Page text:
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AIAG Plans to Issue RFID Guidelines for Containers in Early 2007

After the Automotive Industry Action Group publishes its guidelines, it hopes to begin a container-tracking RFID pilot with an automotive supplier.
By Beth Bacheldor
Oct 30, 2006In the spring of 2007, the Automotive Industry Action Group (AIAG) expects to release guidelines on how RFID tags and other technologies can track returnable or reusable containers used to move automotive parts up and down the supply chain. Once the study is complete, says Morris Brown, the AIAG's program manager of materials management, the auto industry group hopes to begin an RFID pilot with an automotive supplier.

Automakers spend on average of $673 million annually on metal, wood and plastic totes, racks, pallets and other containers. Since August 2005, the AIAG has been exploring how RFID can help lower those costs, which have escalated because returnable containers get misplaced or stolen.

Morris Brown, AIAG
"Returnable containers are pretty much a standing line item in companies' budgets," says Brown. Typically, the only identifying markers on such containers are the names of the companies, which include automakers, suppliers and distributors. "Shrinkage is a big problem. They do tend to disappear. It's not surprising to see pumpkins or other goods for sale that are stacked on returnable totes or pallets that say, for example, 'Property of Ford,'" Brown says.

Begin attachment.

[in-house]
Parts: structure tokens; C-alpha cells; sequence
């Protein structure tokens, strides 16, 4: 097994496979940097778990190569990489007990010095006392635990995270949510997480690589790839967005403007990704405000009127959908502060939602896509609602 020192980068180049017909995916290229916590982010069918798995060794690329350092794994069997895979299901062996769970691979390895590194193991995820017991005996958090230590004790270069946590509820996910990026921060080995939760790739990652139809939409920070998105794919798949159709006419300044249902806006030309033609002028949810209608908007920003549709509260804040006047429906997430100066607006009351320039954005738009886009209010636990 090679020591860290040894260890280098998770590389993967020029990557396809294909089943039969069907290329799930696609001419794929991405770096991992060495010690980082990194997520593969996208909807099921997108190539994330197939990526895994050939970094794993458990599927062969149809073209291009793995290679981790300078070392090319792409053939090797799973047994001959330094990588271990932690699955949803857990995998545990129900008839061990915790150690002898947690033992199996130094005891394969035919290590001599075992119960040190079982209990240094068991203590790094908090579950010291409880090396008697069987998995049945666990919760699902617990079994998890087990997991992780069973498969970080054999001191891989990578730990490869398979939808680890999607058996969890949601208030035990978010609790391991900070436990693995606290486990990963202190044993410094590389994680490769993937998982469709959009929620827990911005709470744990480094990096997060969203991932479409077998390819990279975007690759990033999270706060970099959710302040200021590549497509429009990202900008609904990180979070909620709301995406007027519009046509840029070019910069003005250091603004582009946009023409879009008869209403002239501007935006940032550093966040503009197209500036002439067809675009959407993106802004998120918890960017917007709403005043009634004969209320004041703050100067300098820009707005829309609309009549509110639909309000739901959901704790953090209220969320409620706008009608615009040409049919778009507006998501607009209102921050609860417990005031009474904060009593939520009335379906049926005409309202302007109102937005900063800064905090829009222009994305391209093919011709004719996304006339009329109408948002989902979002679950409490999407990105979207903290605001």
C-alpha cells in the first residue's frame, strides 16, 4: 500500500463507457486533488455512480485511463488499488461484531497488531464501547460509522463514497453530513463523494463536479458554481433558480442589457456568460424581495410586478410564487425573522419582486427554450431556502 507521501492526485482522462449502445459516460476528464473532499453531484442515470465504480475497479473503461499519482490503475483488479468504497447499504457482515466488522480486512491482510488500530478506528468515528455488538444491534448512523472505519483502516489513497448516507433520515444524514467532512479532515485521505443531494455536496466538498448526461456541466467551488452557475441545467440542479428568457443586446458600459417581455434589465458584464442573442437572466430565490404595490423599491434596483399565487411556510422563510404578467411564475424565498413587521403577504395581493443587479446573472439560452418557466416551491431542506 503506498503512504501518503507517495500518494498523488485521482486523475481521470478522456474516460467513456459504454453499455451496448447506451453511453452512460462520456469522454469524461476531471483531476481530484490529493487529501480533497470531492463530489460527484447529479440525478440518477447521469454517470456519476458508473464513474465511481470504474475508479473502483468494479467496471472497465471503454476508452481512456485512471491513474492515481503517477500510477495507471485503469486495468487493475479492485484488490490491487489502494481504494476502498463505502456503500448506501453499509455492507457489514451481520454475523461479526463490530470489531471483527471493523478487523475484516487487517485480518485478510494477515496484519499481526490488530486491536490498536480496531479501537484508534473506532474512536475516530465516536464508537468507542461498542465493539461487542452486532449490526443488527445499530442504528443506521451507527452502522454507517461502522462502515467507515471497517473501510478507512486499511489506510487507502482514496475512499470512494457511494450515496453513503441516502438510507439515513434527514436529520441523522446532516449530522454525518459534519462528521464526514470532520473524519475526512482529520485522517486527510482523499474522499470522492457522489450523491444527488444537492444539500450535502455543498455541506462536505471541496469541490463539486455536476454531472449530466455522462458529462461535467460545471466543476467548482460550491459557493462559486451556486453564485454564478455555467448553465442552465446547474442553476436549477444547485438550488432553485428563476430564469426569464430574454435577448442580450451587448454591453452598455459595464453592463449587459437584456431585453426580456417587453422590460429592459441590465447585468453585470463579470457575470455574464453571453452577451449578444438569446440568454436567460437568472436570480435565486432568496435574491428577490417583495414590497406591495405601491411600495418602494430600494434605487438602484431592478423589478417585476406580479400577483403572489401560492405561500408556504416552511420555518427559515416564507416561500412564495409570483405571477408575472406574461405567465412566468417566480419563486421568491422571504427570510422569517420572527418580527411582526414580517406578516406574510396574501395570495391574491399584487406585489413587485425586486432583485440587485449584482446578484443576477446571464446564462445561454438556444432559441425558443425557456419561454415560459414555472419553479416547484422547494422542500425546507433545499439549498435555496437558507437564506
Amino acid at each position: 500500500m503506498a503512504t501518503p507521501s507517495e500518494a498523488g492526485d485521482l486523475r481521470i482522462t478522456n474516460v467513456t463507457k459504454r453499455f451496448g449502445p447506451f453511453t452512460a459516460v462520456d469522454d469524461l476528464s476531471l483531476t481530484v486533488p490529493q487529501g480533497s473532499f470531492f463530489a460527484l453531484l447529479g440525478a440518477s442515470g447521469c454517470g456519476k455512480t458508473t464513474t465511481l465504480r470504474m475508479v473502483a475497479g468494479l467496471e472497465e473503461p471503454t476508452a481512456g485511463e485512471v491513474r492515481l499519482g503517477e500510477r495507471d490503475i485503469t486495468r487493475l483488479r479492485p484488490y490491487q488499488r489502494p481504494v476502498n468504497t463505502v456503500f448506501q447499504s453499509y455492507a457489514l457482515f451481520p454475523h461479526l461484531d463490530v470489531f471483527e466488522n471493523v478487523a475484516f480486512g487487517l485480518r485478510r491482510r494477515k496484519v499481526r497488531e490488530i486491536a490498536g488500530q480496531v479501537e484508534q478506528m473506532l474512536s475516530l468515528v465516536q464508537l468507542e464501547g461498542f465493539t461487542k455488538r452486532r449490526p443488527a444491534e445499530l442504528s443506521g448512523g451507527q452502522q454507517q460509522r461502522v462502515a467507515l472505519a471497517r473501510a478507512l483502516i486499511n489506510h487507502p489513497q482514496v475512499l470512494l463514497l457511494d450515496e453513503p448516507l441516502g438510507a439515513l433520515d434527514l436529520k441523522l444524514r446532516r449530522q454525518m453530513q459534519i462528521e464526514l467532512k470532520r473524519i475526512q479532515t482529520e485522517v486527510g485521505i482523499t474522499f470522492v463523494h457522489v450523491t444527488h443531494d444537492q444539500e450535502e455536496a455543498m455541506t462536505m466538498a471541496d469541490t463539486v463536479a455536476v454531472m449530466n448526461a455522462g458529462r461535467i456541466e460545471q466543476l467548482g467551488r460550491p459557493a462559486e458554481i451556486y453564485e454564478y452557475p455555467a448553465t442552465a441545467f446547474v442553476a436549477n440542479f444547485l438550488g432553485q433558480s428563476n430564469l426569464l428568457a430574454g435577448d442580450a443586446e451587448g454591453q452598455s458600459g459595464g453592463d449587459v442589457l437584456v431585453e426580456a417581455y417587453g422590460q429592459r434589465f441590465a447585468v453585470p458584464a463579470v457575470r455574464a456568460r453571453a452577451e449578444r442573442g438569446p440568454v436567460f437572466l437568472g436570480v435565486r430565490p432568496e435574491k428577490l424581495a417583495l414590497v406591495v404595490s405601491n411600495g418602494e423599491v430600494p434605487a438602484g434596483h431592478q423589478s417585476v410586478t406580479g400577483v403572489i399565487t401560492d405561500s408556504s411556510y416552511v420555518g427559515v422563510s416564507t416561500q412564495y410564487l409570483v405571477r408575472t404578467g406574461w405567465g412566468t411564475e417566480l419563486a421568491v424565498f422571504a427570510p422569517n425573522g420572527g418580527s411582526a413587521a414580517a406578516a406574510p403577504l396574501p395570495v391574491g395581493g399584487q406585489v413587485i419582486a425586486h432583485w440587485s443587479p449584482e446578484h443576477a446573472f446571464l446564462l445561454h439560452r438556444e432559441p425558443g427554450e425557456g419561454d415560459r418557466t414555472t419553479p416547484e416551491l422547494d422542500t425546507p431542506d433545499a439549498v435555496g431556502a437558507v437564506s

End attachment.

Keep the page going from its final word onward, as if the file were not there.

RFID, he says, would provide the industry a better way to track returnable containers as they move among companies and are cleaned, repaired, replaced and disposed of. "There are a lot of events regarding returnable containers that companies would like to keep track of," Brown says.

The AIAG has been working with more than a dozen companies, including DaimlerChrysler, Ford, General Motors (GM), RFID hardware provider Intelleflex, RFID systems integrator Lowry, systems integrator Schaefer Systems and auto parts supplier Visteon, to craft new guidelines that will detail RFID and other tracking technologies, including bar-code labels, that can be used to track the containers (see Carmakers Study RFID's ROI for Racks).

The guidelines will outline the business cases for tracking returnable containers, and feature sections on the different types of returnable containers. These containers vary from expensive metal racks used to transport larger, custom automotive parts, to wheel packs that fit on pallets, and down to smaller plastic totes. The guidelines will also discuss data formats and the use of electronic messaging to share RFID and other identification data up and down the supply chain.

In addition, Brown says, the AIAG is working with EPCglobal, ISO, Odette and JAMA (AIAG's sister organizations in Europe and Japan, respectively) and the Japan Auto Parts Industries Association (JAPIA), as it studies RFID's use on returnable containers and crafts the guidelines.

The AIAG has actively been involved in other RFID initiatives (see Tag Proposal Addresses Industry Needs, and is not the only industry group studying RFID's use on returnable containers. This past summer, for instance, the Reusable Pallet and Container Coalition (RPCC) began lab tests to examine the durability of EPC Gen 2 RFID tags used in conjunction with reusable containers made of wood, steel, plastic or other materials (see Reusable Pallet and Container Coalition Studies RFID).
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